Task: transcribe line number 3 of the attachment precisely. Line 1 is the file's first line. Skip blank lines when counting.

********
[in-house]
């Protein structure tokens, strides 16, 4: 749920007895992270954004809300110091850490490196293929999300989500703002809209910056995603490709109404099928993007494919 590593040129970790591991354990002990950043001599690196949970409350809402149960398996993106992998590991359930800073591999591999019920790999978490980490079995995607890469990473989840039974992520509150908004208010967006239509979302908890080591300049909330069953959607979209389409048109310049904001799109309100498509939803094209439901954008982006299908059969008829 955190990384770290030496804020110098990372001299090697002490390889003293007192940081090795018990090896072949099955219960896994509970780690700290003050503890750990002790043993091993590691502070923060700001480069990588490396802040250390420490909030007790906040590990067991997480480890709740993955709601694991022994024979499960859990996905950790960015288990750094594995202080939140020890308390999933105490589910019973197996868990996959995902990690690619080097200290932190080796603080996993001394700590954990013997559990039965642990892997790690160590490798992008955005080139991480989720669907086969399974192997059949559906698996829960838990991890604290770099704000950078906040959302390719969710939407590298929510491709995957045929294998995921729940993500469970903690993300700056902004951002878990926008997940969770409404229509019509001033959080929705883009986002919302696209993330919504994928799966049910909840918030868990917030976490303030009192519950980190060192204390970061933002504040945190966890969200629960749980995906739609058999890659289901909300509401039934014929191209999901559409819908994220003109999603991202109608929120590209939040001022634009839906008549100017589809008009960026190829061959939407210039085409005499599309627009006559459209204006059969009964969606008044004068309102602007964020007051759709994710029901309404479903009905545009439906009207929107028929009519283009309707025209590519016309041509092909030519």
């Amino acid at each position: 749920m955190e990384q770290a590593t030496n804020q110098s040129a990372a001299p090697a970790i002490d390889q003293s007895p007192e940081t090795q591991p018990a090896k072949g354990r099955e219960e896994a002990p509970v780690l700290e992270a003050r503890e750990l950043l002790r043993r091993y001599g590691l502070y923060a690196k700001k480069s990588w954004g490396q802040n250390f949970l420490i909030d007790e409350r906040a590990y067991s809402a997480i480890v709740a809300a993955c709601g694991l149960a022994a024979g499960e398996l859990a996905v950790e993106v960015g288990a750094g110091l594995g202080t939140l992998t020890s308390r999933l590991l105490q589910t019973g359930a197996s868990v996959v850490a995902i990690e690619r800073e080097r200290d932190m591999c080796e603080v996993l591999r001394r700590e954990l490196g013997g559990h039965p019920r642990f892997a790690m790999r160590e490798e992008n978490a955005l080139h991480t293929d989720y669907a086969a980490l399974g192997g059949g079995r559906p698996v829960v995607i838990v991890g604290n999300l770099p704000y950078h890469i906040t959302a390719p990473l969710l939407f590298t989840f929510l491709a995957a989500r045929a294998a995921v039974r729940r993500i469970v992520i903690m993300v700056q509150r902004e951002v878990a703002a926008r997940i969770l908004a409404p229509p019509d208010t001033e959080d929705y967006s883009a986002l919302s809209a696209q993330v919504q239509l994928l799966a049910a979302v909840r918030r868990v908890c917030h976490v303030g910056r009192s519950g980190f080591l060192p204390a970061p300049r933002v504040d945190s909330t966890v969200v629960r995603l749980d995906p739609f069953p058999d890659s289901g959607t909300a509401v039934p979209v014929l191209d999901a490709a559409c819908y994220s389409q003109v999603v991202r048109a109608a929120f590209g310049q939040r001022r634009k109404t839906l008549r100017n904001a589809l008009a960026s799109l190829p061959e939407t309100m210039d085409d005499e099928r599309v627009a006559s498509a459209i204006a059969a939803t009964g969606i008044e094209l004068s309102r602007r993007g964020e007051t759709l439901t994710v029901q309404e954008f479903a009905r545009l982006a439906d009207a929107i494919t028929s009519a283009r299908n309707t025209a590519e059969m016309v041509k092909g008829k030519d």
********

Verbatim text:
């Amino acid at each position: 749920m955190e990384q770290a590593t030496n804020q110098s040129a990372a001299p090697a970790i002490d390889q003293s007895p007192e940081t090795q591991p018990a090896k072949g354990r099955e219960e896994a002990p509970v780690l700290e992270a003050r503890e750990l950043l002790r043993r091993y001599g590691l502070y923060a690196k700001k480069s990588w954004g490396q802040n250390f949970l420490i909030d007790e409350r906040a590990y067991s809402a997480i480890v709740a809300a993955c709601g694991l149960a022994a024979g499960e398996l859990a996905v950790e993106v960015g288990a750094g110091l594995g202080t939140l992998t020890s308390r999933l590991l105490q589910t019973g359930a197996s868990v996959v850490a995902i990690e690619r800073e080097r200290d932190m591999c080796e603080v996993l591999r001394r700590e954990l490196g013997g559990h039965p019920r642990f892997a790690m790999r160590e490798e992008n978490a955005l080139h991480t293929d989720y669907a086969a980490l399974g192997g059949g079995r559906p698996v829960v995607i838990v991890g604290n999300l770099p704000y950078h890469i906040t959302a390719p990473l969710l939407f590298t989840f929510l491709a995957a989500r045929a294998a995921v039974r729940r993500i469970v992520i903690m993300v700056q509150r902004e951002v878990a703002a926008r997940i969770l908004a409404p229509p019509d208010t001033e959080d929705y967006s883009a986002l919302s809209a696209q993330v919504q239509l994928l799966a049910a979302v909840r918030r868990v908890c917030h976490v303030g910056r009192s519950g980190f080591l060192p204390a970061p300049r933002v504040d945190s909330t966890v969200v629960r995603l749980d995906p739609f069953p058999d890659s289901g959607t909300a509401v039934p979209v014929l191209d999901a490709a559409c819908y994220s389409q003109v999603v991202r048109a109608a929120f590209g310049q939040r001022r634009k109404t839906l008549r100017n904001a589809l008009a960026s799109l190829p061959e939407t309100m210039d085409d005499e099928r599309v627009a006559s498509a459209i204006a059969a939803t009964g969606i008044e094209l004068s309102r602007r993007g964020e007051t759709l439901t994710v029901q309404e954008f479903a009905r545009l982006a439906d009207a929107i494919t028929s009519a283009r299908n309707t025209a590519e059969m016309v041509k092909g008829k030519d």